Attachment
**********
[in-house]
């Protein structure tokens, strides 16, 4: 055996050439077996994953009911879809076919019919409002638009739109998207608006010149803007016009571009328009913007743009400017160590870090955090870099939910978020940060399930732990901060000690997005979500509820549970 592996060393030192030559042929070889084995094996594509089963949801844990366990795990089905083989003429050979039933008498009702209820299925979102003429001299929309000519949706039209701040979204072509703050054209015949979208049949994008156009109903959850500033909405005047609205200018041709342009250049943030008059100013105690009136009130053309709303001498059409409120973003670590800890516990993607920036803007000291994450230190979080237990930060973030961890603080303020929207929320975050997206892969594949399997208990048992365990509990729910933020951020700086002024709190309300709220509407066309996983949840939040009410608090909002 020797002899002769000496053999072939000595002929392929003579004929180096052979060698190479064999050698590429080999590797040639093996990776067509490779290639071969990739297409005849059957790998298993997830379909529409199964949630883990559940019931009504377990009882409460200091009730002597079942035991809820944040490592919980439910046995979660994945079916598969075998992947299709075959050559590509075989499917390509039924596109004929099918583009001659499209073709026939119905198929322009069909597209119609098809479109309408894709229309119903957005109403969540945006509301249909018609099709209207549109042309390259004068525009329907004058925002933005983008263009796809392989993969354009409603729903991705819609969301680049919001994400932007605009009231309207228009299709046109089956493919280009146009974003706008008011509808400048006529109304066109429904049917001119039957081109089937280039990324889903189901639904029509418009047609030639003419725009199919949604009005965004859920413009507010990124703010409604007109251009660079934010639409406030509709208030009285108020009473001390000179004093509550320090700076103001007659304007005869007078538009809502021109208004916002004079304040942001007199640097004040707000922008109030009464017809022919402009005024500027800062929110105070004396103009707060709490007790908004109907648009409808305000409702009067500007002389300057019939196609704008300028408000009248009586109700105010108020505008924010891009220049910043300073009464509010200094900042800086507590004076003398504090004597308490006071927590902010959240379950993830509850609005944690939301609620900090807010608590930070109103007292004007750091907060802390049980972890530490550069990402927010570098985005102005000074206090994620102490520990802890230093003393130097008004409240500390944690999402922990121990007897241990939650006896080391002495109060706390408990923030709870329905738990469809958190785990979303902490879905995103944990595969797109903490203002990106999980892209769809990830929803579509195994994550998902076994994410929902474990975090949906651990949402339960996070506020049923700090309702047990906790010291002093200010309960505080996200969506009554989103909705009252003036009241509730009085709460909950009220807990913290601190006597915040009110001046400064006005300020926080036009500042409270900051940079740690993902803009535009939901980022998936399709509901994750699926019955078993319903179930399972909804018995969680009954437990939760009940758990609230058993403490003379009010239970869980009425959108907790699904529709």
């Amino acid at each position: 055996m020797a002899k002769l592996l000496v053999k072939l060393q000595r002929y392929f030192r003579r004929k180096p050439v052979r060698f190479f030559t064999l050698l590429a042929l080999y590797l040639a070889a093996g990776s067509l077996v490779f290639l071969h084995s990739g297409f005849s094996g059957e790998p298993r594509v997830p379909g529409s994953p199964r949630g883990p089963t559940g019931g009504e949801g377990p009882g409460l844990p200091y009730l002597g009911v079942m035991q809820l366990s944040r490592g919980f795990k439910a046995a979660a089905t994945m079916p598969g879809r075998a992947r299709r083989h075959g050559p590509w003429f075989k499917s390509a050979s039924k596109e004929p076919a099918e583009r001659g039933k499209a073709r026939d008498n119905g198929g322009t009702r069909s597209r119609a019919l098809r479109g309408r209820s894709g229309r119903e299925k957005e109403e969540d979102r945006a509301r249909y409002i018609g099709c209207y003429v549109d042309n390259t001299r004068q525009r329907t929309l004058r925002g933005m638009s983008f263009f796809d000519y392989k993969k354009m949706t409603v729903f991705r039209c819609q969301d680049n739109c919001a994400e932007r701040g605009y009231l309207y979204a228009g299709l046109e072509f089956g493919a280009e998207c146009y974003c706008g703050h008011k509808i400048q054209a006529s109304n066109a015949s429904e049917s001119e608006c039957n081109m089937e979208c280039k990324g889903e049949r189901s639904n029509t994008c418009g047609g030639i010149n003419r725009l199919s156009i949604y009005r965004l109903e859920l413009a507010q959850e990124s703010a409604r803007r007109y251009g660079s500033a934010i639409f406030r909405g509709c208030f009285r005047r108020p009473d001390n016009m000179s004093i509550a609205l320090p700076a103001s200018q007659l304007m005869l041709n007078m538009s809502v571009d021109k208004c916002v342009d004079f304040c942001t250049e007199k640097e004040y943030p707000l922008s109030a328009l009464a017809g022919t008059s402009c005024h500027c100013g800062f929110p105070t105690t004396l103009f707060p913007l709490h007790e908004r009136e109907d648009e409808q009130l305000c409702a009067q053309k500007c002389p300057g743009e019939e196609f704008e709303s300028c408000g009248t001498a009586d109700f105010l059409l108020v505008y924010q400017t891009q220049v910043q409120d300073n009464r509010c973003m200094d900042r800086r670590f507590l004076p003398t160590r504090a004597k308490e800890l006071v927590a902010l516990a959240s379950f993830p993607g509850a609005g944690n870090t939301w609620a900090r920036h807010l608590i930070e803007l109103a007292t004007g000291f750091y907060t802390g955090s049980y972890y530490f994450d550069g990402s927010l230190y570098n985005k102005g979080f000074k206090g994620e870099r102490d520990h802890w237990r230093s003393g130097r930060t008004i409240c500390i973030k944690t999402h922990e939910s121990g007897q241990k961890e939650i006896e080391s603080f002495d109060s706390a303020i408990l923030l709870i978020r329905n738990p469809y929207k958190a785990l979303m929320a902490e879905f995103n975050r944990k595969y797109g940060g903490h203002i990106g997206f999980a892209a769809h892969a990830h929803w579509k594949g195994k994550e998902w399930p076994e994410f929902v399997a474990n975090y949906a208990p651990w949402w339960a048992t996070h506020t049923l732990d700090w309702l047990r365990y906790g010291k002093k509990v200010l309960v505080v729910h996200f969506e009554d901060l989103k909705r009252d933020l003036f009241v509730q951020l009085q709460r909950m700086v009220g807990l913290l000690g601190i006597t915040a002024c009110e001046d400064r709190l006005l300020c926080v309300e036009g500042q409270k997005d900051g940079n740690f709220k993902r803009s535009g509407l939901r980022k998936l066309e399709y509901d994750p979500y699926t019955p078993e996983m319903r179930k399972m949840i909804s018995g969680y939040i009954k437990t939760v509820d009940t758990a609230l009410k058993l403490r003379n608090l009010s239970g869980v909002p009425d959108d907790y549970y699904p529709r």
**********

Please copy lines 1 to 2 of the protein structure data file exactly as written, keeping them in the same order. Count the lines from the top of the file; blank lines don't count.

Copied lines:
[in-house]
């Protein structure tokens, strides 16, 4: 055996050439077996994953009911879809076919019919409002638009739109998207608006010149803007016009571009328009913007743009400017160590870090955090870099939910978020940060399930732990901060000690997005979500509820549970 592996060393030192030559042929070889084995094996594509089963949801844990366990795990089905083989003429050979039933008498009702209820299925979102003429001299929309000519949706039209701040979204072509703050054209015949979208049949994008156009109903959850500033909405005047609205200018041709342009250049943030008059100013105690009136009130053309709303001498059409409120973003670590800890516990993607920036803007000291994450230190979080237990930060973030961890603080303020929207929320975050997206892969594949399997208990048992365990509990729910933020951020700086002024709190309300709220509407066309996983949840939040009410608090909002 020797002899002769000496053999072939000595002929392929003579004929180096052979060698190479064999050698590429080999590797040639093996990776067509490779290639071969990739297409005849059957790998298993997830379909529409199964949630883990559940019931009504377990009882409460200091009730002597079942035991809820944040490592919980439910046995979660994945079916598969075998992947299709075959050559590509075989499917390509039924596109004929099918583009001659499209073709026939119905198929322009069909597209119609098809479109309408894709229309119903957005109403969540945006509301249909018609099709209207549109042309390259004068525009329907004058925002933005983008263009796809392989993969354009409603729903991705819609969301680049919001994400932007605009009231309207228009299709046109089956493919280009146009974003706008008011509808400048006529109304066109429904049917001119039957081109089937280039990324889903189901639904029509418009047609030639003419725009199919949604009005965004859920413009507010990124703010409604007109251009660079934010639409406030509709208030009285108020009473001390000179004093509550320090700076103001007659304007005869007078538009809502021109208004916002004079304040942001007199640097004040707000922008109030009464017809022919402009005024500027800062929110105070004396103009707060709490007790908004109907648009409808305000409702009067500007002389300057019939196609704008300028408000009248009586109700105010108020505008924010891009220049910043300073009464509010200094900042800086507590004076003398504090004597308490006071927590902010959240379950993830509850609005944690939301609620900090807010608590930070109103007292004007750091907060802390049980972890530490550069990402927010570098985005102005000074206090994620102490520990802890230093003393130097008004409240500390944690999402922990121990007897241990939650006896080391002495109060706390408990923030709870329905738990469809958190785990979303902490879905995103944990595969797109903490203002990106999980892209769809990830929803579509195994994550998902076994994410929902474990975090949906651990949402339960996070506020049923700090309702047990906790010291002093200010309960505080996200969506009554989103909705009252003036009241509730009085709460909950009220807990913290601190006597915040009110001046400064006005300020926080036009500042409270900051940079740690993902803009535009939901980022998936399709509901994750699926019955078993319903179930399972909804018995969680009954437990939760009940758990609230058993403490003379009010239970869980009425959108907790699904529709």